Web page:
And do we know if they have a specific learning difficulty, such as, dyslexia or dyscalculia, which would give us some more clues about where their difficulties may lie. Information from an educational establishment from the past, or current, is really important when assessing for an intellectual disability, particularly when we’re looking at how far behind somebody may be academically and does that fit with their IQ and their adaptive behaviours? Are we seeing any spurious results within that system? And it’s really important to know how well a child engaged with education and did they actually attend when they were a child?

It’s important to know what education establishments they went to. Did they go to a specialist provision, were they receiving extra help? Were there any sort of reasonable adjustments made to their education? And did they have a statement of educational need in the past or an education health care plan using the English terminology with regards to extra plans that get your educational needs met? And what was it for? Was it for behaviour, was it for learning? Was it for a disability of a different kind, perhaps, that they needed provisions for visual impairment, hearing impairment, or that they had additional physical health needs?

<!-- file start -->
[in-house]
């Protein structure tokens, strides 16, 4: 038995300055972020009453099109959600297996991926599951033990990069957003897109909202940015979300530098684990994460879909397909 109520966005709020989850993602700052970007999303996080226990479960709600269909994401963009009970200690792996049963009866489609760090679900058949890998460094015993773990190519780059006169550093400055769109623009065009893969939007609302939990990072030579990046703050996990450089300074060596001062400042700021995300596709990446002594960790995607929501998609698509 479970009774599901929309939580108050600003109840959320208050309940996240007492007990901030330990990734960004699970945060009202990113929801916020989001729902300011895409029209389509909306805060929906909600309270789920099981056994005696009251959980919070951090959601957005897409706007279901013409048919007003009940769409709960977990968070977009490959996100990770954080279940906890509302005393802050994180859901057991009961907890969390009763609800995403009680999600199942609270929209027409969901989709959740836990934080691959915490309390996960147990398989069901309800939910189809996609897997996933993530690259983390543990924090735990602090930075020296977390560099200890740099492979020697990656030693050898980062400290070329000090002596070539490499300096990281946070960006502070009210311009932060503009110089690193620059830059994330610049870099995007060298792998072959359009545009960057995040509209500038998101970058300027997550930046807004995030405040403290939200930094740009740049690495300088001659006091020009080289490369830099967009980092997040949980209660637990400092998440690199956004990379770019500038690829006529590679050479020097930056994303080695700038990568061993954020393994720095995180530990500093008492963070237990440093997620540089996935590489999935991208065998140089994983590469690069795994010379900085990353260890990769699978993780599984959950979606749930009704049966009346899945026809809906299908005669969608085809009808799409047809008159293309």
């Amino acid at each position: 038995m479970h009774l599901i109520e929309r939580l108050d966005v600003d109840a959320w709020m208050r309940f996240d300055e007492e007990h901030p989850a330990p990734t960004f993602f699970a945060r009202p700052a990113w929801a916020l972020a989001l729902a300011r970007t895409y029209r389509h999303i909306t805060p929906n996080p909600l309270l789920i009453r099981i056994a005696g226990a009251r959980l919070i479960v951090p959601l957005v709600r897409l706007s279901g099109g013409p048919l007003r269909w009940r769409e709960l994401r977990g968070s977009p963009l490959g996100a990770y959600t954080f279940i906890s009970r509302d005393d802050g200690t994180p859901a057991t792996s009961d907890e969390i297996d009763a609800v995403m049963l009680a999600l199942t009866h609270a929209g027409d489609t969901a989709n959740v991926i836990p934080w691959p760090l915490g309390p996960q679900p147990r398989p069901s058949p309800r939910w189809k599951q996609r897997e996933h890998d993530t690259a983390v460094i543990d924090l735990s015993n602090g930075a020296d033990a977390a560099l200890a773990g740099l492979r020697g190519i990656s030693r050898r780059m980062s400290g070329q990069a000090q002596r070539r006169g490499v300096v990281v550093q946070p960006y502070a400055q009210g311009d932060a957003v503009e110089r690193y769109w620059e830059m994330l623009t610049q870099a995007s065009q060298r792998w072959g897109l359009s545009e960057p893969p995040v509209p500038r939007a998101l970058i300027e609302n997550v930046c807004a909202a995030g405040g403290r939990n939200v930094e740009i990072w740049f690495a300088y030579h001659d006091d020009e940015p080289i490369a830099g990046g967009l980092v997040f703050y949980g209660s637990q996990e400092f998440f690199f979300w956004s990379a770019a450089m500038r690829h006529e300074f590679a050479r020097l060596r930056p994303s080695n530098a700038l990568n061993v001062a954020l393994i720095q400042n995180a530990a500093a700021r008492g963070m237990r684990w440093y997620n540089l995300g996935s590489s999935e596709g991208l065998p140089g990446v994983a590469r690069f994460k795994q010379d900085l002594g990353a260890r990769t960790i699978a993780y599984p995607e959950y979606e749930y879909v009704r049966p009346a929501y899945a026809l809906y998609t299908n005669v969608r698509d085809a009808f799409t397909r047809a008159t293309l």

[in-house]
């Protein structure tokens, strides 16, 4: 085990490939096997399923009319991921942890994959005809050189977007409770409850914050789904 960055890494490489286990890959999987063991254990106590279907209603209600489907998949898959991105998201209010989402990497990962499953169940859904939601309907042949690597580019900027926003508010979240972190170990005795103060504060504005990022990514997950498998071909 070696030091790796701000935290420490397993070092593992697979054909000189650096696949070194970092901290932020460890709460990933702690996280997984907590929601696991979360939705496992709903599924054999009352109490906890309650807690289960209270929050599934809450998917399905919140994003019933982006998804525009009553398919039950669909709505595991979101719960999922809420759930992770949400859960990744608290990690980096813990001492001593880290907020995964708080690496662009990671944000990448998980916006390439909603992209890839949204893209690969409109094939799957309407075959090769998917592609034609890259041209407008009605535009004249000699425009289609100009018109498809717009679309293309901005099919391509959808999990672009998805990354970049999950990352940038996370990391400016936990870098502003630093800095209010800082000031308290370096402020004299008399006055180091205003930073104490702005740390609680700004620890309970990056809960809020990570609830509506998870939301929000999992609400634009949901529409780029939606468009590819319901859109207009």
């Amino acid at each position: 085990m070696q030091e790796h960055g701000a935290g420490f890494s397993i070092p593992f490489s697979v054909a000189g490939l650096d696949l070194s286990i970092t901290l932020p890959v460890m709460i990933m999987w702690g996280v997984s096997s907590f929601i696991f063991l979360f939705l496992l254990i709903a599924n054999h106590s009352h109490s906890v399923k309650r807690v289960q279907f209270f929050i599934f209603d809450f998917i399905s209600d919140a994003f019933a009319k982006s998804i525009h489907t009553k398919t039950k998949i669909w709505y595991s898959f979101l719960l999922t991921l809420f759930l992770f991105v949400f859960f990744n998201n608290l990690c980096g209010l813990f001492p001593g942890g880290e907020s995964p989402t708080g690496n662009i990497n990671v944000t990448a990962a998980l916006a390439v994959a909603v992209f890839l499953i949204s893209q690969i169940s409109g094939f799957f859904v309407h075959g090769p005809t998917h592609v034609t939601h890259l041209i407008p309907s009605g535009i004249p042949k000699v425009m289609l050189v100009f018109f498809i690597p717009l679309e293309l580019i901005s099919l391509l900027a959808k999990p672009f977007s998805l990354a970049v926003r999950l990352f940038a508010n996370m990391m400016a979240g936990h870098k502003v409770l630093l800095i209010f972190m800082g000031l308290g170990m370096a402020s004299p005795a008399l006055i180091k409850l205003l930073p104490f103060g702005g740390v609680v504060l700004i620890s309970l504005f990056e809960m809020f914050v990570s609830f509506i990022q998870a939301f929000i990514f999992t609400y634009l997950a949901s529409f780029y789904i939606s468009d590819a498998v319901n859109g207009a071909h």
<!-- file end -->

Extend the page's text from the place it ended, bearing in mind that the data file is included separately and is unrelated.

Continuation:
1. B is behaviours of everyday living. These are your adaptive behaviours. There are a range of specific standardised tests available, and this list isn’t exclusive. But these may include the ABAS, the ABS or the violent. These standardise your ability with regards to your daily living skills. And, generally, you would get information from a parent, or carer, and, also, an educational report. And from those scorings, if you’re in the lowest two percentiles, so, in the bottom one out of 50 people and two out of 100, on average, you would be presenting within intellectual disability range.